This one of a kind silver and stone medicine box has been constructed of Chrysocolla Cuprite and 26 gauge Sterling silver. The lid is crowned by a genuine Zuni wolf fetish hand carved by Leland Boone & Daphne Quan (see below).
Chrysocolla Cuprite, also known as Sonora Sunset, and sometimes Sonora Sunrise, is named for the lovely and colorful sunsets over the Sonoran Desert, from which it is found. The blue/green is Chrysocolla, the red is Cuprite, and the black is Iron. Chrysocolla is named from the Greek chrysos (gold) and kola (glue), in allusion to the name of the material used to solder gold. Cuprite is named from the Latin, cuprum, meaning copper. This Chrysocolla Cuprite is from the Milpillas Mine in Sonora, Mexico. Its hardness ranges from 2.0 to 7.0 on the Mohs scale.
Chrysocolla is known as a healing stone among Native American Indian cultures where it was used for strengthening the body’s resistance and bringing about feelings of tranquility. Metaphysically, chrysocolla is associated with serenity, tranquility, peace, patience, tolerance, acceptance, unconditional love, meditation, calmness, hope, gentleness, and sensitivity. Cuprite assists us in dealing with female relationships, mother, sister, daughter, wife or a female partner. It is also said to be helpful in dealing with major problems: irrational anxieties, terror from past traumas, and fear of dying. This stone is a powerful gateway that gives vigor and vitality to the soul to fight the challenging situations of life.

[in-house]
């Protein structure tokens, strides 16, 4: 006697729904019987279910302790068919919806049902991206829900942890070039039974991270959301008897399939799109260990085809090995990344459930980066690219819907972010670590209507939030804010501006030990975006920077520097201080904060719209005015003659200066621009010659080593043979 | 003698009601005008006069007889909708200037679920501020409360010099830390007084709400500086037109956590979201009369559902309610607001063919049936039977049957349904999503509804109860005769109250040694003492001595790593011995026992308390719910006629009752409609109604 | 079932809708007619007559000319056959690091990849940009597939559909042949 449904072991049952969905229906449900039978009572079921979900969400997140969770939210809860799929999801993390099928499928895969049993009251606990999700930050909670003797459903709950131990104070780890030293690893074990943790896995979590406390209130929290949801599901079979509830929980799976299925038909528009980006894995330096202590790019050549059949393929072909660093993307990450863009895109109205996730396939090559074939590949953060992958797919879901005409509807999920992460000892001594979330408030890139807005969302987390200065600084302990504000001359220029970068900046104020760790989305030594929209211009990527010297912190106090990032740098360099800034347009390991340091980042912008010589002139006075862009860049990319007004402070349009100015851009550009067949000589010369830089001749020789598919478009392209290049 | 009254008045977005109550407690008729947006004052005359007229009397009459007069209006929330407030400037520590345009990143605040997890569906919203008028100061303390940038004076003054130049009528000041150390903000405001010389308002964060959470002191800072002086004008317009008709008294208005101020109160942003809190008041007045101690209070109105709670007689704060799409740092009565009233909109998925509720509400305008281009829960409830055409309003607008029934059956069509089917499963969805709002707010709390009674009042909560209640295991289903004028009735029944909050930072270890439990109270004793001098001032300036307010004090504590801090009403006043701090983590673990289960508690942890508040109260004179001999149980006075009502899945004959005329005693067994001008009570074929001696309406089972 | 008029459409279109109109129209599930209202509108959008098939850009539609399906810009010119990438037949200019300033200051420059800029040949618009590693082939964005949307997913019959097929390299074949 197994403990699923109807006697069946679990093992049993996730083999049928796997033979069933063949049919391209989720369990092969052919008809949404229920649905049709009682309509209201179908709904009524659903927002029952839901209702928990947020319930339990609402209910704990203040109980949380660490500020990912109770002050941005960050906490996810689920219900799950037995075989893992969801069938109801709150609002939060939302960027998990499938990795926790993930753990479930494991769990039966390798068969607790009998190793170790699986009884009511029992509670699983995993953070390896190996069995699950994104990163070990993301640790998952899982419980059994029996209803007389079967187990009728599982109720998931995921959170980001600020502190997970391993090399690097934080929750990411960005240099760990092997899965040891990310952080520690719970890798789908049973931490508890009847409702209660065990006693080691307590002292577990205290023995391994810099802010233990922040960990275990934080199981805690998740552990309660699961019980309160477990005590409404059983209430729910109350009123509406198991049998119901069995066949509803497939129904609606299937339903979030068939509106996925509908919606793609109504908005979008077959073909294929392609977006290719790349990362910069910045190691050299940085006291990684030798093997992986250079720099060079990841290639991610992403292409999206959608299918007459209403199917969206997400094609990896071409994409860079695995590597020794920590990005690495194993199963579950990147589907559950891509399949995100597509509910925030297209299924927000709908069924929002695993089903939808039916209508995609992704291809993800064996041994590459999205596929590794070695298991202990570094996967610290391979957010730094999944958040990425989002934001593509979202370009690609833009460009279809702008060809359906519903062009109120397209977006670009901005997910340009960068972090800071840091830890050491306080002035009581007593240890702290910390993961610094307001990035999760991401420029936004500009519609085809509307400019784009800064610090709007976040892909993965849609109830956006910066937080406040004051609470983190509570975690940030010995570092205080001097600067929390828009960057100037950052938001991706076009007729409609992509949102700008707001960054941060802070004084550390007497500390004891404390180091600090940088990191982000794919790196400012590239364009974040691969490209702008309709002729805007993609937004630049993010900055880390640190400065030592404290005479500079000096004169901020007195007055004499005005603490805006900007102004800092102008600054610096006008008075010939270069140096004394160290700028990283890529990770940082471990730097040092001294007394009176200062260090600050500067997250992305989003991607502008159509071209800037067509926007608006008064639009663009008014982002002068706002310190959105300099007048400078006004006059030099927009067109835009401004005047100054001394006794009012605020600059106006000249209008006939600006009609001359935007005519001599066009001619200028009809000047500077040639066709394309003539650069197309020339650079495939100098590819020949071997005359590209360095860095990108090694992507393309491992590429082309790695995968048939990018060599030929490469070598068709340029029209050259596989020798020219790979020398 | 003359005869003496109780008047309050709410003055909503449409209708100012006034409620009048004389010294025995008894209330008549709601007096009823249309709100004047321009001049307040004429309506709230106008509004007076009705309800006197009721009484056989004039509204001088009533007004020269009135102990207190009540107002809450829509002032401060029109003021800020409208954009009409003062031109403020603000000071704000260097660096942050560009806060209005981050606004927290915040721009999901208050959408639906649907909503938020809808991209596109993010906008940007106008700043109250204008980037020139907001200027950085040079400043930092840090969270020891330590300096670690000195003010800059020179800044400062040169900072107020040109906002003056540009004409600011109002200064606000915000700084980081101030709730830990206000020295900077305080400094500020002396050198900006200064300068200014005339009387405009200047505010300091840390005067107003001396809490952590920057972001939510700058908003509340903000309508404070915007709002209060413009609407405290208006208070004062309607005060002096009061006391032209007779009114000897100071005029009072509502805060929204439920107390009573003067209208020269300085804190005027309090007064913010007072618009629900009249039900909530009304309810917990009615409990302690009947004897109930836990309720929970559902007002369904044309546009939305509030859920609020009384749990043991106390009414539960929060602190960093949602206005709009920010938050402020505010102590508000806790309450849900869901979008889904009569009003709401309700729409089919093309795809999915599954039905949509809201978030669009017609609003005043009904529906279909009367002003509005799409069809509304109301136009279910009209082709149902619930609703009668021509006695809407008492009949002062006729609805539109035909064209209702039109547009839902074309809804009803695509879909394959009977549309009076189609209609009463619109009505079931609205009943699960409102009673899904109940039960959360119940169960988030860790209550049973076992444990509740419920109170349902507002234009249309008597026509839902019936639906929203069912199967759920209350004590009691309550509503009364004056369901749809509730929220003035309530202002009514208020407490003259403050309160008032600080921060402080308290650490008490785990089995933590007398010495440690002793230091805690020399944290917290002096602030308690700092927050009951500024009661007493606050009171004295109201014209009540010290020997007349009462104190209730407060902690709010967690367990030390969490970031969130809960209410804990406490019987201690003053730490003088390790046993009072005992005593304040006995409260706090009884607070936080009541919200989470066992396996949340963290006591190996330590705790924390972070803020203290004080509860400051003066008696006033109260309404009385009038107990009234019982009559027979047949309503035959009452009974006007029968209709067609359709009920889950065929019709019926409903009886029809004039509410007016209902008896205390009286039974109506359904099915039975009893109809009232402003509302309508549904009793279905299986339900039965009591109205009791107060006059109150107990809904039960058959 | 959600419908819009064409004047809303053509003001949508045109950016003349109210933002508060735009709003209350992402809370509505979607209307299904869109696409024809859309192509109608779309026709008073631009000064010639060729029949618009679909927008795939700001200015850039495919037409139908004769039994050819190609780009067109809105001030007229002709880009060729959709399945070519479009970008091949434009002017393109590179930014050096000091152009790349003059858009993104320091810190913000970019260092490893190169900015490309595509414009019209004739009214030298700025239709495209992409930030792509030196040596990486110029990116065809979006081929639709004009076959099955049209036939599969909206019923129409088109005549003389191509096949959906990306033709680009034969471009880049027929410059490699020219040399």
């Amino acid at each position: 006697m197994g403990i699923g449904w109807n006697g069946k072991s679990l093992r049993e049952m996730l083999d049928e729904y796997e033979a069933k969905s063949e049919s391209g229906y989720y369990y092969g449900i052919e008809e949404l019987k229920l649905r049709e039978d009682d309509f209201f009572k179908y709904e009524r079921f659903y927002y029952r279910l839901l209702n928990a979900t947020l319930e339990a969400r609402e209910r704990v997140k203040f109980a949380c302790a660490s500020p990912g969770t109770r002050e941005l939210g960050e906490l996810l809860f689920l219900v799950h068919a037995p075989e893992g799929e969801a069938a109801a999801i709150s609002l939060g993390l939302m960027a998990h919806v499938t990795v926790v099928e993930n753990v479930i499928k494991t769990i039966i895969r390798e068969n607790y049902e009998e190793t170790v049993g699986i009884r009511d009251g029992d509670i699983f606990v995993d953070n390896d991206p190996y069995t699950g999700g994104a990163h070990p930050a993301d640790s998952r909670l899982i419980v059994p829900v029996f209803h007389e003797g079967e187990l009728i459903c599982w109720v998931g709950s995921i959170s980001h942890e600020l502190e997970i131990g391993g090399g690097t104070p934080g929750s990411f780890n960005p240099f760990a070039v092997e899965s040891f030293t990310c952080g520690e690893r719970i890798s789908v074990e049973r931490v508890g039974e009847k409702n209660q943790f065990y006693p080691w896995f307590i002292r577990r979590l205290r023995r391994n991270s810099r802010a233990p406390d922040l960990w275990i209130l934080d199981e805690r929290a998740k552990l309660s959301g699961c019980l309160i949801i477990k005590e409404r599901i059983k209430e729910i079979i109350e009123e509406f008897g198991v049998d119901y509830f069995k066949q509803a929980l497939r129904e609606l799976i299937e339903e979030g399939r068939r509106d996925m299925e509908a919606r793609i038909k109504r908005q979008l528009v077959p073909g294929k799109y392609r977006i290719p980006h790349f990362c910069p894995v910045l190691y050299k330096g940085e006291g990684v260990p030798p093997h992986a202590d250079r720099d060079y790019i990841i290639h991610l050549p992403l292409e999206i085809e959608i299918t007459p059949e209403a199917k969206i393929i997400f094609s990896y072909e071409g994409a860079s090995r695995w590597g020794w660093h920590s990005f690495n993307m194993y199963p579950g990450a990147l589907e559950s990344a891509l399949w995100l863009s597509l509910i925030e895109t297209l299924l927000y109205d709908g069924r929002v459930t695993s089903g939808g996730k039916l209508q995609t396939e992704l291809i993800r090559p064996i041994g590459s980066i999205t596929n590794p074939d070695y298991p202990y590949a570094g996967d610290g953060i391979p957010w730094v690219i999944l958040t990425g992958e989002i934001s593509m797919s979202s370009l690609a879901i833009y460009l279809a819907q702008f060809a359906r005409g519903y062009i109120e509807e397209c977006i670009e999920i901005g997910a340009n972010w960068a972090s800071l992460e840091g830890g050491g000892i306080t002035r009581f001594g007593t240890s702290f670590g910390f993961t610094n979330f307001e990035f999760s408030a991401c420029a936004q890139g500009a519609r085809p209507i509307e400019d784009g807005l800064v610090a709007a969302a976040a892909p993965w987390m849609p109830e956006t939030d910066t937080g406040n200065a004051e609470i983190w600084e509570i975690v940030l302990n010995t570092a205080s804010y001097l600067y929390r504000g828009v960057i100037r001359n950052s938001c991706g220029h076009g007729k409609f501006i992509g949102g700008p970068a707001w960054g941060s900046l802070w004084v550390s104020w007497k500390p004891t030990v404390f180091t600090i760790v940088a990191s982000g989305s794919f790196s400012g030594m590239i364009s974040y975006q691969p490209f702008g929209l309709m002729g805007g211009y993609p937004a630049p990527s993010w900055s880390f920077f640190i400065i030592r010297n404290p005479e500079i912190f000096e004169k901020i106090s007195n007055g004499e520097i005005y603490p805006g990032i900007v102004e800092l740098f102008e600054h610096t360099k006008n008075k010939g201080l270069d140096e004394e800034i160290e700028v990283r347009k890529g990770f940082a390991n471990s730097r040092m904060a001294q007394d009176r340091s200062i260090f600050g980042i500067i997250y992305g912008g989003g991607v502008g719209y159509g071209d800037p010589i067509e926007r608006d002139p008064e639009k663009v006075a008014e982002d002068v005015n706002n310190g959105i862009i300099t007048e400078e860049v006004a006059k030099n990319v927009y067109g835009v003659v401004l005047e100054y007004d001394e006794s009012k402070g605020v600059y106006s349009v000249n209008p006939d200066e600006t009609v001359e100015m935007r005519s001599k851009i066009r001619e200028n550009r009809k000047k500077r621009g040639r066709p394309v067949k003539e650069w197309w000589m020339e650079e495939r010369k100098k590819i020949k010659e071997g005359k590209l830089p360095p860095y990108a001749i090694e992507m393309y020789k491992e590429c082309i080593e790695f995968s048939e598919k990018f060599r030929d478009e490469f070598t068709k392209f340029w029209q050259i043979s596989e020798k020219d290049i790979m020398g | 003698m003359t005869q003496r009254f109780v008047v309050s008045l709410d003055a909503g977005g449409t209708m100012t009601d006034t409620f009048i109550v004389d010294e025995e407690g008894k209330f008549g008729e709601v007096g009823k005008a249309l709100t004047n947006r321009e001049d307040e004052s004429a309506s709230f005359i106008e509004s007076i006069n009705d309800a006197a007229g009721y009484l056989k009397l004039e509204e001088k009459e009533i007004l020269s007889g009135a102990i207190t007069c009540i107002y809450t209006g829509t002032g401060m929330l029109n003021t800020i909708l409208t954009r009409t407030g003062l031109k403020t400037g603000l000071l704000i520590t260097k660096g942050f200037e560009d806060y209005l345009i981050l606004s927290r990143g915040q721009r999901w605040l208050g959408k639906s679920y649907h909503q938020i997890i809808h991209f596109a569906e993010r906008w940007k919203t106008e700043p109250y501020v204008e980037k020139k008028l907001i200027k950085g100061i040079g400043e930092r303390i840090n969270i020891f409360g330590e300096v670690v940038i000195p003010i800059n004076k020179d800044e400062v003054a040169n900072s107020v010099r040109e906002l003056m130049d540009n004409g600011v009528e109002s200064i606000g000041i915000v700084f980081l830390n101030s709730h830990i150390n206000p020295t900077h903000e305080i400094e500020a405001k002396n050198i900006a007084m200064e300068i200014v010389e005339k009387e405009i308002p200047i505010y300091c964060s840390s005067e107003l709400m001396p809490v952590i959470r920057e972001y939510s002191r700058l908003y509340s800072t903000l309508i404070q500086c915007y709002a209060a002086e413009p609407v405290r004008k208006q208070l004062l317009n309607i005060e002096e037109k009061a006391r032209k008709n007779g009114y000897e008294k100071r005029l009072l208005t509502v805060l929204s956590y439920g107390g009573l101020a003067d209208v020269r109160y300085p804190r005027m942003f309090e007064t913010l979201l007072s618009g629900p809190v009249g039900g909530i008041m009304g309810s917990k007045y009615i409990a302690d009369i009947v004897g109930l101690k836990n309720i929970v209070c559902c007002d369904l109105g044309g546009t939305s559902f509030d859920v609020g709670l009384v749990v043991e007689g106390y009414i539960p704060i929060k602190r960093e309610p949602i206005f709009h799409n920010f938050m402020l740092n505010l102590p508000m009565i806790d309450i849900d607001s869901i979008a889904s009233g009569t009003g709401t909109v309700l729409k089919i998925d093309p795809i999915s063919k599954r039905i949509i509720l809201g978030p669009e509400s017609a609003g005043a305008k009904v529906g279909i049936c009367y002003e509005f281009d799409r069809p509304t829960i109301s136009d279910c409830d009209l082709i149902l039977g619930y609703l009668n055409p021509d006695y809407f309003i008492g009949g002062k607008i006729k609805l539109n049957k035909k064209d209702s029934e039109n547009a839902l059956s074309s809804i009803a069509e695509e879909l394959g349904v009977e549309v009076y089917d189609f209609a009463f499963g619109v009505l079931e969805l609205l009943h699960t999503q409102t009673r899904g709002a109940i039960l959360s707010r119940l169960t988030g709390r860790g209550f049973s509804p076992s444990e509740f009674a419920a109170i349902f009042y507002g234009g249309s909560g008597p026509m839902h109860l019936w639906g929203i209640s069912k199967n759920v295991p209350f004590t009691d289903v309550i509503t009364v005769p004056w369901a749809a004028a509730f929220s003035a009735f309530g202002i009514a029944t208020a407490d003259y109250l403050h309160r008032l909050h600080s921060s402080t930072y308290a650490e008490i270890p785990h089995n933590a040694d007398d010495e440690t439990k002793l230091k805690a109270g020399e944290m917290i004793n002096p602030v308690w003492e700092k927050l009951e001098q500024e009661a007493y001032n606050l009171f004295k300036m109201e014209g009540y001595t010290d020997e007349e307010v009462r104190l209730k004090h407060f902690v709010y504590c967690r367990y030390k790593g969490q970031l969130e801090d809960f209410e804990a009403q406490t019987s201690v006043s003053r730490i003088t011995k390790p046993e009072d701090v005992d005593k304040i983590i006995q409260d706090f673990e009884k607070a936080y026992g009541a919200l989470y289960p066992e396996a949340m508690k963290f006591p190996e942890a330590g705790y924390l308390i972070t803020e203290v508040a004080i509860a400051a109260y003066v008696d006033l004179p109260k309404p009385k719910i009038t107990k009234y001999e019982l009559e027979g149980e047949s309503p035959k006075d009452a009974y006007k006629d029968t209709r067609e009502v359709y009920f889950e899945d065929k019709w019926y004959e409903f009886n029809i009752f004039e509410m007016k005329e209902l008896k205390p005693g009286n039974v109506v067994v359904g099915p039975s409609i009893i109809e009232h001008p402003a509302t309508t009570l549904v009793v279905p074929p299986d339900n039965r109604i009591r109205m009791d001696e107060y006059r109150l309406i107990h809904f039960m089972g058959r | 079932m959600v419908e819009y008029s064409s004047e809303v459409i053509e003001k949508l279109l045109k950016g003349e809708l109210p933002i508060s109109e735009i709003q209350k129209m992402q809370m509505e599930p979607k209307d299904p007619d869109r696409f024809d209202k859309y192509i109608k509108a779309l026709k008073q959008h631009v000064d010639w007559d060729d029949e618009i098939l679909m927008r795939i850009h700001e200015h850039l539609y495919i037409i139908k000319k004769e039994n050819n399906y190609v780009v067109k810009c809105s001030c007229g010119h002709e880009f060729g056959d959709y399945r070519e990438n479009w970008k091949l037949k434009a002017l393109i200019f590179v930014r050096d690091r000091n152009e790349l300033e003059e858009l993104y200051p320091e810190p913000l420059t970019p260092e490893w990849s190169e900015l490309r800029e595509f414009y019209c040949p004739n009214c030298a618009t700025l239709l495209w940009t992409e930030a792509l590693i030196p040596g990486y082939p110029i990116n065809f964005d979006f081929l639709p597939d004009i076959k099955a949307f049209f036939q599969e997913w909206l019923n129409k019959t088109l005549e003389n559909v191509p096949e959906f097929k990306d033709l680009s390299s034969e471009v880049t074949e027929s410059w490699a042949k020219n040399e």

The Sterling silver fusing the box strengthens the connection between the astral and physical planes, while enhancing the energies of the stone it surrounds. Place your herbs, keepsakes, or medicine in the Native American Medicine box to
infuse them with these powerful, timeless energies. Experience the power of Native American Medicine and own an amazingly unique fusion of art and ancient power.
This medicine box has been topped by a genuine Zuni wolf fetish carved from Azurite. Azurite is a copper carbonate hydroxide mineral best known for its characteristic deep blue to violet-blue color. It was called the Stone of Heaven by the ancient Chinese who believed it to open celestial gateways, and was revered by Greeks and Romans for its visionary insights and healing powers. For the Mayans, Azurite inspired the mystical self and facilitated the transfer of wisdom and knowledge via thought, while Native Americans used this sacred stone to contact their spiritual guide, feel the presence, and understand the message.
To the Zuni, the wolf represents not just successful hunting, but also social consciousness that inspires working together for the good of the group. In Zuni teachings the wolf is one of the six directional fetishes, symbolizing the Guardian
of the East. Wolf fetishes are often given to newlyweds in order to invoke the strong family bonds that wolves create. A pair of wolves is often carved together to symbolize mating for life. Wolf gives us inner guidance and clarity; helping us to
become a teacher and a pathfinder.
The fetish includes a medicine bundle tied to its back by animal sinew. These bundles are meant as a gift offering to the animal spirit. The bundles provide the animal spirit with energy, enhancing its powers and allowing its prayers to be heard more easily. The arrowhead pointing forward defends it from obstacles in the future.
Leland Boone is a third generation carver, and is the great grandson of Teddy Weahkee (d.), whose family line is well-known for Zuni carving. Lena Boone, his mother, and his aunt, Dinah Gasper, are both renowned fetish carvers. Leland carves traditional and non-traditional pieces. He is married to Daphne Quam, who is a well-respected fetish carver as well. Leland and Daphne share a workshop where they often collaborate on fetishes. They are well-known for their work with glass slag and bright colored stones.